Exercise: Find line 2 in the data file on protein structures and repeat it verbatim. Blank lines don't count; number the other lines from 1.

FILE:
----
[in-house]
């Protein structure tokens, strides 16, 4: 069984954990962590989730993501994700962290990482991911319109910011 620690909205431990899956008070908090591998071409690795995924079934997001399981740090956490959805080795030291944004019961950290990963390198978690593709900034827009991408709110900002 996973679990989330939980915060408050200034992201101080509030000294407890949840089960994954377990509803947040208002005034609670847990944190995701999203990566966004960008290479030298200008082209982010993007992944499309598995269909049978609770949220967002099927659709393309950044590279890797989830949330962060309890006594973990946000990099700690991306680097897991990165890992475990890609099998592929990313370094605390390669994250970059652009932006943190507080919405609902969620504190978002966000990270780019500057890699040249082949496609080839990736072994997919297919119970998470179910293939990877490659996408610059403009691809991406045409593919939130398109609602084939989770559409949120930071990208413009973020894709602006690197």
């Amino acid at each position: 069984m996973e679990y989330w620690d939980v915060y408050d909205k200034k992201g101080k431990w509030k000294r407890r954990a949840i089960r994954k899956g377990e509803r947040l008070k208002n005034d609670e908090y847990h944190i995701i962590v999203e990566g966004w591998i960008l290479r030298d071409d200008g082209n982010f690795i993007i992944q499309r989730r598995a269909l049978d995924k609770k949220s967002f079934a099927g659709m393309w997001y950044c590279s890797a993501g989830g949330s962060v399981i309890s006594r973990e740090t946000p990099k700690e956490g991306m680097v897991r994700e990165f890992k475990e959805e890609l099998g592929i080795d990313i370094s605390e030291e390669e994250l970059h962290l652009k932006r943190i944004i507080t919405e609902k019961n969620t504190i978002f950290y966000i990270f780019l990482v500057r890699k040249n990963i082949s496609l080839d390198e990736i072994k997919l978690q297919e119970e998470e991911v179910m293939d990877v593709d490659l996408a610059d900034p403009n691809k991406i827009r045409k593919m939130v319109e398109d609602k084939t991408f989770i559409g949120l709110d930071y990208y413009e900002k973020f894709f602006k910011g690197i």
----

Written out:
């Protein structure tokens, strides 16, 4: 069984954990962590989730993501994700962290990482991911319109910011 620690909205431990899956008070908090591998071409690795995924079934997001399981740090956490959805080795030291944004019961950290990963390198978690593709900034827009991408709110900002 996973679990989330939980915060408050200034992201101080509030000294407890949840089960994954377990509803947040208002005034609670847990944190995701999203990566966004960008290479030298200008082209982010993007992944499309598995269909049978609770949220967002099927659709393309950044590279890797989830949330962060309890006594973990946000990099700690991306680097897991990165890992475990890609099998592929990313370094605390390669994250970059652009932006943190507080919405609902969620504190978002966000990270780019500057890699040249082949496609080839990736072994997919297919119970998470179910293939990877490659996408610059403009691809991406045409593919939130398109609602084939989770559409949120930071990208413009973020894709602006690197």